I've been meaning to write this blog entry for a long time and create this short video. Ever since I attended a LGBTQIA Conference at Berkeley the thought of meat eating and women's studies has intrigued my curiosity. What are the intersections of masculinity and meat eating? To be considered a man, do you have to eat meat?
I attended a panel on the intersectionality of meat eating, masculinity, and the ramifications this had on women. Essentially the panel suggested that because meat eating came from such a masculine discourse, the more meat you eat, the more of a man you are. However, with the recent sexualization of food (as you will see in the video before) with female imagery, eating meat ultimately meant consuming women.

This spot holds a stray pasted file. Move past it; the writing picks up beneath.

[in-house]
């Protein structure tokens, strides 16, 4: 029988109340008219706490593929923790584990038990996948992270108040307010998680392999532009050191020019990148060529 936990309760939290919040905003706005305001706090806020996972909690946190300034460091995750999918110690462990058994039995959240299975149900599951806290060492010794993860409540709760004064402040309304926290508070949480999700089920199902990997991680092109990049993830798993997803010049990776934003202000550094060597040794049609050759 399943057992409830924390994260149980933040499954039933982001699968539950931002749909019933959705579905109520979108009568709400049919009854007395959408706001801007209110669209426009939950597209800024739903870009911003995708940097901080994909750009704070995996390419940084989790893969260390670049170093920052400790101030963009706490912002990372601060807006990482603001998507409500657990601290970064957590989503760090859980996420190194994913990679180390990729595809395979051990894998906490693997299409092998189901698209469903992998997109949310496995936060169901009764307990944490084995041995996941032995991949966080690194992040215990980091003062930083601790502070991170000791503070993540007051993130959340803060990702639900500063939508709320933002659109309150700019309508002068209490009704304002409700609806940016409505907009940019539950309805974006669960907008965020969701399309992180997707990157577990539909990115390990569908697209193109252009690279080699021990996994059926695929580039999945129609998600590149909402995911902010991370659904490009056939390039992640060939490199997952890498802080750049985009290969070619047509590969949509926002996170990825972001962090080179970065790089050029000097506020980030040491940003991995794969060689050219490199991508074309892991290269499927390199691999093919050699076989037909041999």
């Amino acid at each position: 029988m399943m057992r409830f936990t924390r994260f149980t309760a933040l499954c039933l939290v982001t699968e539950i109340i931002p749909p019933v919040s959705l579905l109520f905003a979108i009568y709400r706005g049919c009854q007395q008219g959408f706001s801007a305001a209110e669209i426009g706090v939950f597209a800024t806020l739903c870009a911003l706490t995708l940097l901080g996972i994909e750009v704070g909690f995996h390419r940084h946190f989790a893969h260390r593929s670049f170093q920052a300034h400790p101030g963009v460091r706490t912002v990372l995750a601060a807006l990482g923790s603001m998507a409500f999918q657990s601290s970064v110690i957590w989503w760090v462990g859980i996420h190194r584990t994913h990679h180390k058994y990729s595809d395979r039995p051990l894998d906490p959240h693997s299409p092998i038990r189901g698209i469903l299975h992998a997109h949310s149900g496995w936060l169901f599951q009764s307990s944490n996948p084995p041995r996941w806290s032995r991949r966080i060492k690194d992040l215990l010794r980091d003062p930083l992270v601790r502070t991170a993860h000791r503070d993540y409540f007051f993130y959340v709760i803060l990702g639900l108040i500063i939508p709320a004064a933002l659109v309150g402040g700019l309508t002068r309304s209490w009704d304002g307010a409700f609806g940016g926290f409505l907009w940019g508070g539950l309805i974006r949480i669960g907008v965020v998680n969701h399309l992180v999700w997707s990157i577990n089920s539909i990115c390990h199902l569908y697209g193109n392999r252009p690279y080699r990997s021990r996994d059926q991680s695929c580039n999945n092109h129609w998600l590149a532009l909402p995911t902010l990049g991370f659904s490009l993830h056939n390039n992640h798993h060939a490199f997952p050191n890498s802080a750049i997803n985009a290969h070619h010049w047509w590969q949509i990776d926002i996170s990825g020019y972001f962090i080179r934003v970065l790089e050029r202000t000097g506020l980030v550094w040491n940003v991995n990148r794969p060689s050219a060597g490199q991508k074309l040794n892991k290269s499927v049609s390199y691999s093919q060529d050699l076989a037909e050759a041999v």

Because food is sexualized and presented to men in ways that have big breasted, hyper-sexual women devouring greasy burgers and licking their fingers, women have become synonymous with meat consumption. Ultimately, "eating out" takes on a whole new range of meaning and the ways in which men "eat" food is directly related to the way they eat actual food and the way they sexually "eat" women.
Society needs to reexamine the ways in which we present "meat eating" to younger culture. Instead of recapitulating the idea that to eat meat is to be more manly, we need to explore other options of food consumptions that does not come with women's identities attached to the price tag. Although I do eat meat, vegetarians, vegans, and meat-eaters need to explore the ways in which we present different eating options to larger culture in order to change dominate social discourse that links meat and women together.